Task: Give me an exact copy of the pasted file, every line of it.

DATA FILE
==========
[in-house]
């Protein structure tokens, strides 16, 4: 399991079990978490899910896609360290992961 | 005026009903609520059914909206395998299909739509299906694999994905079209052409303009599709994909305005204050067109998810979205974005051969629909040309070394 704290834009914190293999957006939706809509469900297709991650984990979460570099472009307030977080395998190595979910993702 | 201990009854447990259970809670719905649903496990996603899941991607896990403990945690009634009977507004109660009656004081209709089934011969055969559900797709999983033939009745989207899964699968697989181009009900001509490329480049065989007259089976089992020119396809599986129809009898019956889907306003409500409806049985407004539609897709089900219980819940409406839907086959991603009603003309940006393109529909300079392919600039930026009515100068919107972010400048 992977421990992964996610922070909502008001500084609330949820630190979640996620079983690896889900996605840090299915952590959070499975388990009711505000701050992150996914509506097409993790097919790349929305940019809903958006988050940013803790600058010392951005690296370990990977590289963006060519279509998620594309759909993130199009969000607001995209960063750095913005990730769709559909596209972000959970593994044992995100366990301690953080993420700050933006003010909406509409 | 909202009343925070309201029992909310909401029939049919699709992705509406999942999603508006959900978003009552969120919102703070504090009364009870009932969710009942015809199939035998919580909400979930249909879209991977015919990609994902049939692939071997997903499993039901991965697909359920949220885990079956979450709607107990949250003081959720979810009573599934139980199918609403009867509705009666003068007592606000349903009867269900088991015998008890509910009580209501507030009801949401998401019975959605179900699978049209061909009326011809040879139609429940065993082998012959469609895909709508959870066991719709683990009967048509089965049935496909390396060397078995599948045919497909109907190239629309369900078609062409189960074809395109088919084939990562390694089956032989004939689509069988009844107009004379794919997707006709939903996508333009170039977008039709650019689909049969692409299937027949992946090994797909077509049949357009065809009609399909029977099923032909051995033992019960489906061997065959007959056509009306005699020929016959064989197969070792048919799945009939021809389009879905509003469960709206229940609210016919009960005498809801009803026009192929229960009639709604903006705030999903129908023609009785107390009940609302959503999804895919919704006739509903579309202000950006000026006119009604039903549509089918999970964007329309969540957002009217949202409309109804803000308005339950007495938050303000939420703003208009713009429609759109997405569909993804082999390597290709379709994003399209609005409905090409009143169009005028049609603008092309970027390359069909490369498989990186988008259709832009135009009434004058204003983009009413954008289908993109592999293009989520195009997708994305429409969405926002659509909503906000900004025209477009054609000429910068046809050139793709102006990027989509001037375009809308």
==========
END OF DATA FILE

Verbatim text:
[in-house]
């Protein structure tokens, strides 16, 4: 399991079990978490899910896609360290992961 | 005026009903609520059914909206395998299909739509299906694999994905079209052409303009599709994909305005204050067109998810979205974005051969629909040309070394 704290834009914190293999957006939706809509469900297709991650984990979460570099472009307030977080395998190595979910993702 | 201990009854447990259970809670719905649903496990996603899941991607896990403990945690009634009977507004109660009656004081209709089934011969055969559900797709999983033939009745989207899964699968697989181009009900001509490329480049065989007259089976089992020119396809599986129809009898019956889907306003409500409806049985407004539609897709089900219980819940409406839907086959991603009603003309940006393109529909300079392919600039930026009515100068919107972010400048 992977421990992964996610922070909502008001500084609330949820630190979640996620079983690896889900996605840090299915952590959070499975388990009711505000701050992150996914509506097409993790097919790349929305940019809903958006988050940013803790600058010392951005690296370990990977590289963006060519279509998620594309759909993130199009969000607001995209960063750095913005990730769709559909596209972000959970593994044992995100366990301690953080993420700050933006003010909406509409 | 909202009343925070309201029992909310909401029939049919699709992705509406999942999603508006959900978003009552969120919102703070504090009364009870009932969710009942015809199939035998919580909400979930249909879209991977015919990609994902049939692939071997997903499993039901991965697909359920949220885990079956979450709607107990949250003081959720979810009573599934139980199918609403009867509705009666003068007592606000349903009867269900088991015998008890509910009580209501507030009801949401998401019975959605179900699978049209061909009326011809040879139609429940065993082998012959469609895909709508959870066991719709683990009967048509089965049935496909390396060397078995599948045919497909109907190239629309369900078609062409189960074809395109088919084939990562390694089956032989004939689509069988009844107009004379794919997707006709939903996508333009170039977008039709650019689909049969692409299937027949992946090994797909077509049949357009065809009609399909029977099923032909051995033992019960489906061997065959007959056509009306005699020929016959064989197969070792048919799945009939021809389009879905509003469960709206229940609210016919009960005498809801009803026009192929229960009639709604903006705030999903129908023609009785107390009940609302959503999804895919919704006739509903579309202000950006000026006119009604039903549509089918999970964007329309969540957002009217949202409309109804803000308005339950007495938050303000939420703003208009713009429609759109997405569909993804082999390597290709379709994003399209609005409905090409009143169009005028049609603008092309970027390359069909490369498989990186988008259709832009135009009434004058204003983009009413954008289908993109592999293009989520195009997708994305429409969405926002659509909503906000900004025209477009054609000429910068046809050139793709102006990027989509001037375009809308």